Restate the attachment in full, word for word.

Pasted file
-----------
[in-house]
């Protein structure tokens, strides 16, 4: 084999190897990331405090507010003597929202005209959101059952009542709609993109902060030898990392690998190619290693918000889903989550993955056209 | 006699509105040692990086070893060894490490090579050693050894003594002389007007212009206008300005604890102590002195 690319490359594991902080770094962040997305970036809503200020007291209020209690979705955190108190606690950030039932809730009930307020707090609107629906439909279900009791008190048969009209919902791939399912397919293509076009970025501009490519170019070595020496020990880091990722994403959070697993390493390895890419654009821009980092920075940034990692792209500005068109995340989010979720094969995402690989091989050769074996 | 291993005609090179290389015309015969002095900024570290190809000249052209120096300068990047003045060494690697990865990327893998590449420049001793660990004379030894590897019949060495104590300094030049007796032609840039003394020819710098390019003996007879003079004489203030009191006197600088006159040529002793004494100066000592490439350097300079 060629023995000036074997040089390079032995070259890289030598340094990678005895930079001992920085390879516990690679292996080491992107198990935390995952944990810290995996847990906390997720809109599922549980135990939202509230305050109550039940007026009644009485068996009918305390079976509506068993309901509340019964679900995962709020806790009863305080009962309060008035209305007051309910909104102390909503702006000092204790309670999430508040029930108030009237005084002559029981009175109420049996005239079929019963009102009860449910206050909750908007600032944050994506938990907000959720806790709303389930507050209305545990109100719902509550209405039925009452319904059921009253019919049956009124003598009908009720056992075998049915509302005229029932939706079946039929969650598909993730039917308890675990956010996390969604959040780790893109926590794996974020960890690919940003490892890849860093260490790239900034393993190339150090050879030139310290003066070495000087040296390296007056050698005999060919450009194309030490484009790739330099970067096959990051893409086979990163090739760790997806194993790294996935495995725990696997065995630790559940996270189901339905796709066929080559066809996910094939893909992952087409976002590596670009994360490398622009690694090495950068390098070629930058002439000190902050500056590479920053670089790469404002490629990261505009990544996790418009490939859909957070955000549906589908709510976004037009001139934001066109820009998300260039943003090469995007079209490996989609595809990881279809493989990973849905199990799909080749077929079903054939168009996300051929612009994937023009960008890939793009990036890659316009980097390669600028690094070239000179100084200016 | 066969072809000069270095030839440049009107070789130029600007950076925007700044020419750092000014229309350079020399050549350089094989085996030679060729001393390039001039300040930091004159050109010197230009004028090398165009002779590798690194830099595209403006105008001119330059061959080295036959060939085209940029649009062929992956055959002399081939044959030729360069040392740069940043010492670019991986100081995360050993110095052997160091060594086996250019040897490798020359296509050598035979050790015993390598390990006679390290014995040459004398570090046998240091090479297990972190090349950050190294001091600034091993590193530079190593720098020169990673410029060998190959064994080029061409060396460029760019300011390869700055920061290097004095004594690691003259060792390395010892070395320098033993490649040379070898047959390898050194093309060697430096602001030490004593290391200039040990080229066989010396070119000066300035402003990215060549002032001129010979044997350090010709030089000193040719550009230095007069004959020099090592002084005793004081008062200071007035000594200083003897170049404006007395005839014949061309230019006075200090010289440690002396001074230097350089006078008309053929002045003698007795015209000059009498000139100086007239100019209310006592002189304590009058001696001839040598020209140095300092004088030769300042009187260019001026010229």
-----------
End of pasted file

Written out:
[in-house]
């Protein structure tokens, strides 16, 4: 084999190897990331405090507010003597929202005209959101059952009542709609993109902060030898990392690998190619290693918000889903989550993955056209 | 006699509105040692990086070893060894490490090579050693050894003594002389007007212009206008300005604890102590002195 690319490359594991902080770094962040997305970036809503200020007291209020209690979705955190108190606690950030039932809730009930307020707090609107629906439909279900009791008190048969009209919902791939399912397919293509076009970025501009490519170019070595020496020990880091990722994403959070697993390493390895890419654009821009980092920075940034990692792209500005068109995340989010979720094969995402690989091989050769074996 | 291993005609090179290389015309015969002095900024570290190809000249052209120096300068990047003045060494690697990865990327893998590449420049001793660990004379030894590897019949060495104590300094030049007796032609840039003394020819710098390019003996007879003079004489203030009191006197600088006159040529002793004494100066000592490439350097300079 060629023995000036074997040089390079032995070259890289030598340094990678005895930079001992920085390879516990690679292996080491992107198990935390995952944990810290995996847990906390997720809109599922549980135990939202509230305050109550039940007026009644009485068996009918305390079976509506068993309901509340019964679900995962709020806790009863305080009962309060008035209305007051309910909104102390909503702006000092204790309670999430508040029930108030009237005084002559029981009175109420049996005239079929019963009102009860449910206050909750908007600032944050994506938990907000959720806790709303389930507050209305545990109100719902509550209405039925009452319904059921009253019919049956009124003598009908009720056992075998049915509302005229029932939706079946039929969650598909993730039917308890675990956010996390969604959040780790893109926590794996974020960890690919940003490892890849860093260490790239900034393993190339150090050879030139310290003066070495000087040296390296007056050698005999060919450009194309030490484009790739330099970067096959990051893409086979990163090739760790997806194993790294996935495995725990696997065995630790559940996270189901339905796709066929080559066809996910094939893909992952087409976002590596670009994360490398622009690694090495950068390098070629930058002439000190902050500056590479920053670089790469404002490629990261505009990544996790418009490939859909957070955000549906589908709510976004037009001139934001066109820009998300260039943003090469995007079209490996989609595809990881279809493989990973849905199990799909080749077929079903054939168009996300051929612009994937023009960008890939793009990036890659316009980097390669600028690094070239000179100084200016 | 066969072809000069270095030839440049009107070789130029600007950076925007700044020419750092000014229309350079020399050549350089094989085996030679060729001393390039001039300040930091004159050109010197230009004028090398165009002779590798690194830099595209403006105008001119330059061959080295036959060939085209940029649009062929992956055959002399081939044959030729360069040392740069940043010492670019991986100081995360050993110095052997160091060594086996250019040897490798020359296509050598035979050790015993390598390990006679390290014995040459004398570090046998240091090479297990972190090349950050190294001091600034091993590193530079190593720098020169990673410029060998190959064994080029061409060396460029760019300011390869700055920061290097004095004594690691003259060792390395010892070395320098033993490649040379070898047959390898050194093309060697430096602001030490004593290391200039040990080229066989010396070119000066300035402003990215060549002032001129010979044997350090010709030089000193040719550009230095007069004959020099090592002084005793004081008062200071007035000594200083003897170049404006007395005839014949061309230019006075200090010289440690002396001074230097350089006078008309053929002045003698007795015209000059009498000139100086007239100019209310006592002189304590009058001696001839040598020209140095300092004088030769300042009187260019001026010229």